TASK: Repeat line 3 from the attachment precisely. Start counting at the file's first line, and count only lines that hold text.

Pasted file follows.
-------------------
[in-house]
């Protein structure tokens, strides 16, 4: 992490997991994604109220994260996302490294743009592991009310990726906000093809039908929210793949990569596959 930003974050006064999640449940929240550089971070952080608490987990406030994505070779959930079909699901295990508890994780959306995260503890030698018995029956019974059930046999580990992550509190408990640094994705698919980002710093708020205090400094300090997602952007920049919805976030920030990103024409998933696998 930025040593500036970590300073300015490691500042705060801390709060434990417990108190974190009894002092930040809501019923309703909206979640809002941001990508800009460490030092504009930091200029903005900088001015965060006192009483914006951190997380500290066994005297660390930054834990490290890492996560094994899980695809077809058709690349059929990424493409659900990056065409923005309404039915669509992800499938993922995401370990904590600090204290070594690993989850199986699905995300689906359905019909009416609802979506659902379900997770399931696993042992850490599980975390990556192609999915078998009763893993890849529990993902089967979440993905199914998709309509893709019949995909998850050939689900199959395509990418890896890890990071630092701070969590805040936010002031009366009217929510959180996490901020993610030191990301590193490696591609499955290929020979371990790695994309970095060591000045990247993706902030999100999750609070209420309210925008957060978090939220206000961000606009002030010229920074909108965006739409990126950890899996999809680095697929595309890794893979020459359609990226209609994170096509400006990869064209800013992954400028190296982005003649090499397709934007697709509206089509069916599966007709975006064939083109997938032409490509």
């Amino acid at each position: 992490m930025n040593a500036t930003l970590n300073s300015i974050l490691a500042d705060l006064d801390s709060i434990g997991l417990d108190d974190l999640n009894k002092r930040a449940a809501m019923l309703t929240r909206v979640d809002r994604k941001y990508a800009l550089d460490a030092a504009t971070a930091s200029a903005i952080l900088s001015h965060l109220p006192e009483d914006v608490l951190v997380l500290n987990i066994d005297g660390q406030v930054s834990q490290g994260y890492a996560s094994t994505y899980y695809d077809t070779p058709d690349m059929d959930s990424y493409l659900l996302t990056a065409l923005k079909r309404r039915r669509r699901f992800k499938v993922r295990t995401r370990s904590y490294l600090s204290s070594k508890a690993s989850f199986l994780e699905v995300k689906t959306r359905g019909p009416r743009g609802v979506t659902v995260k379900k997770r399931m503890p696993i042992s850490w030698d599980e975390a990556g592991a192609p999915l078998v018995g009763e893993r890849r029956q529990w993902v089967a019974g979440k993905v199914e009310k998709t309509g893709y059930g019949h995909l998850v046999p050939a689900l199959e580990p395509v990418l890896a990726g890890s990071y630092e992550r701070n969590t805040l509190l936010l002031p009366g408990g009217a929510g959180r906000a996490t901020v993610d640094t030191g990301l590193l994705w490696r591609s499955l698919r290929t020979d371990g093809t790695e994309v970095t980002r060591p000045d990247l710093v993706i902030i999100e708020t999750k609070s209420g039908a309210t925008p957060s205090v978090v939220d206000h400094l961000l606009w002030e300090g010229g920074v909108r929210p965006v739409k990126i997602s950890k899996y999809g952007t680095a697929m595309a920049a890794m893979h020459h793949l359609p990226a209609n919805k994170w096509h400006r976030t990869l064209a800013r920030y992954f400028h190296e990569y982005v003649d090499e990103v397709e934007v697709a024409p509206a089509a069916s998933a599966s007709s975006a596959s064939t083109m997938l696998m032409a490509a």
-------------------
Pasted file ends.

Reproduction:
């Amino acid at each position: 992490m930025n040593a500036t930003l970590n300073s300015i974050l490691a500042d705060l006064d801390s709060i434990g997991l417990d108190d974190l999640n009894k002092r930040a449940a809501m019923l309703t929240r909206v979640d809002r994604k941001y990508a800009l550089d460490a030092a504009t971070a930091s200029a903005i952080l900088s001015h965060l109220p006192e009483d914006v608490l951190v997380l500290n987990i066994d005297g660390q406030v930054s834990q490290g994260y890492a996560s094994t994505y899980y695809d077809t070779p058709d690349m059929d959930s990424y493409l659900l996302t990056a065409l923005k079909r309404r039915r669509r699901f992800k499938v993922r295990t995401r370990s904590y490294l600090s204290s070594k508890a690993s989850f199986l994780e699905v995300k689906t959306r359905g019909p009416r743009g609802v979506t659902v995260k379900k997770r399931m503890p696993i042992s850490w030698d599980e975390a990556g592991a192609p999915l078998v018995g009763e893993r890849r029956q529990w993902v089967a019974g979440k993905v199914e009310k998709t309509g893709y059930g019949h995909l998850v046999p050939a689900l199959e580990p395509v990418l890896a990726g890890s990071y630092e992550r701070n969590t805040l509190l936010l002031p009366g408990g009217a929510g959180r906000a996490t901020v993610d640094t030191g990301l590193l994705w490696r591609s499955l698919r290929t020979d371990g093809t790695e994309v970095t980002r060591p000045d990247l710093v993706i902030i999100e708020t999750k609070s209420g039908a309210t925008p957060s205090v978090v939220d206000h400094l961000l606009w002030e300090g010229g920074v909108r929210p965006v739409k990126i997602s950890k899996y999809g952007t680095a697929m595309a920049a890794m893979h020459h793949l359609p990226a209609n919805k994170w096509h400006r976030t990869l064209a800013r920030y992954f400028h190296e990569y982005v003649d090499e990103v397709e934007v697709a024409p509206a089509a069916s998933a599966s007709s975006a596959s064939t083109m997938l696998m032409a490509a």